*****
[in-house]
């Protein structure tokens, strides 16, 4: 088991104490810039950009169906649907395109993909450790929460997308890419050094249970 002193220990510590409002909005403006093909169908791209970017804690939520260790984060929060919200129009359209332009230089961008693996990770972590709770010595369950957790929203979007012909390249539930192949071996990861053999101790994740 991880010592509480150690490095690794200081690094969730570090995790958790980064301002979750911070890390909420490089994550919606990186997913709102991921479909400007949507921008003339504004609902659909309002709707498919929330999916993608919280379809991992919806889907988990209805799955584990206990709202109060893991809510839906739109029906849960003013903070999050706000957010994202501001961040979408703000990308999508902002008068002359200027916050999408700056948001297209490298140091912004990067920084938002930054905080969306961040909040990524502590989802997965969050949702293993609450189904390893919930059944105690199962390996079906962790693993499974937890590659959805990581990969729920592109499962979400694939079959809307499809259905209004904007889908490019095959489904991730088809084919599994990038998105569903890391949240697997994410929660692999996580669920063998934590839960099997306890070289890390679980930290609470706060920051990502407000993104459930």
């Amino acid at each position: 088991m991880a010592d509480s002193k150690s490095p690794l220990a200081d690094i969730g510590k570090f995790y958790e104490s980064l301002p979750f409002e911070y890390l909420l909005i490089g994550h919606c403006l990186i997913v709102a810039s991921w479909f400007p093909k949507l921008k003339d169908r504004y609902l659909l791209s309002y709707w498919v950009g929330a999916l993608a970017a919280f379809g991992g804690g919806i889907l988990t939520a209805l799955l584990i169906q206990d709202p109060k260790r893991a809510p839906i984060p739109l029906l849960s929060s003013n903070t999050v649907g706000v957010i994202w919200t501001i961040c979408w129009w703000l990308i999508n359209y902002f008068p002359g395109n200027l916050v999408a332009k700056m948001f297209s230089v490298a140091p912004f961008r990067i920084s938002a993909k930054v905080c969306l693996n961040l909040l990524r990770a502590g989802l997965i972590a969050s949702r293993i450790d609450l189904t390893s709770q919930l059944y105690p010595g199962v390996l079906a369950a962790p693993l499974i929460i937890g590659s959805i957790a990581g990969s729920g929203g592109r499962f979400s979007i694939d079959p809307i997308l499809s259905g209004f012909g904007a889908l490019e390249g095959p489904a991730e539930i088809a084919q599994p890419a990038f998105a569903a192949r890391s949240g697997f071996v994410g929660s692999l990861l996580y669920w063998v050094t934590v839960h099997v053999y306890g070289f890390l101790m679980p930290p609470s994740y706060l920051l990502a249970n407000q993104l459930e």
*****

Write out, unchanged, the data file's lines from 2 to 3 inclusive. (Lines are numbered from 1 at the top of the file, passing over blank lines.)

């Protein structure tokens, strides 16, 4: 088991104490810039950009169906649907395109993909450790929460997308890419050094249970 002193220990510590409002909005403006093909169908791209970017804690939520260790984060929060919200129009359209332009230089961008693996990770972590709770010595369950957790929203979007012909390249539930192949071996990861053999101790994740 991880010592509480150690490095690794200081690094969730570090995790958790980064301002979750911070890390909420490089994550919606990186997913709102991921479909400007949507921008003339504004609902659909309002709707498919929330999916993608919280379809991992919806889907988990209805799955584990206990709202109060893991809510839906739109029906849960003013903070999050706000957010994202501001961040979408703000990308999508902002008068002359200027916050999408700056948001297209490298140091912004990067920084938002930054905080969306961040909040990524502590989802997965969050949702293993609450189904390893919930059944105690199962390996079906962790693993499974937890590659959805990581990969729920592109499962979400694939079959809307499809259905209004904007889908490019095959489904991730088809084919599994990038998105569903890391949240697997994410929660692999996580669920063998934590839960099997306890070289890390679980930290609470706060920051990502407000993104459930």
């Amino acid at each position: 088991m991880a010592d509480s002193k150690s490095p690794l220990a200081d690094i969730g510590k570090f995790y958790e104490s980064l301002p979750f409002e911070y890390l909420l909005i490089g994550h919606c403006l990186i997913v709102a810039s991921w479909f400007p093909k949507l921008k003339d169908r504004y609902l659909l791209s309002y709707w498919v950009g929330a999916l993608a970017a919280f379809g991992g804690g919806i889907l988990t939520a209805l799955l584990i169906q206990d709202p109060k260790r893991a809510p839906i984060p739109l029906l849960s929060s003013n903070t999050v649907g706000v957010i994202w919200t501001i961040c979408w129009w703000l990308i999508n359209y902002f008068p002359g395109n200027l916050v999408a332009k700056m948001f297209s230089v490298a140091p912004f961008r990067i920084s938002a993909k930054v905080c969306l693996n961040l909040l990524r990770a502590g989802l997965i972590a969050s949702r293993i450790d609450l189904t390893s709770q919930l059944y105690p010595g199962v390996l079906a369950a962790p693993l499974i929460i937890g590659s959805i957790a990581g990969s729920g929203g592109r499962f979400s979007i694939d079959p809307i997308l499809s259905g209004f012909g904007a889908l490019e390249g095959p489904a991730e539930i088809a084919q599994p890419a990038f998105a569903a192949r890391s949240g697997f071996v994410g929660s692999l990861l996580y669920w063998v050094t934590v839960h099997v053999y306890g070289f890390l101790m679980p930290p609470s994740y706060l920051l990502a249970n407000q993104l459930e």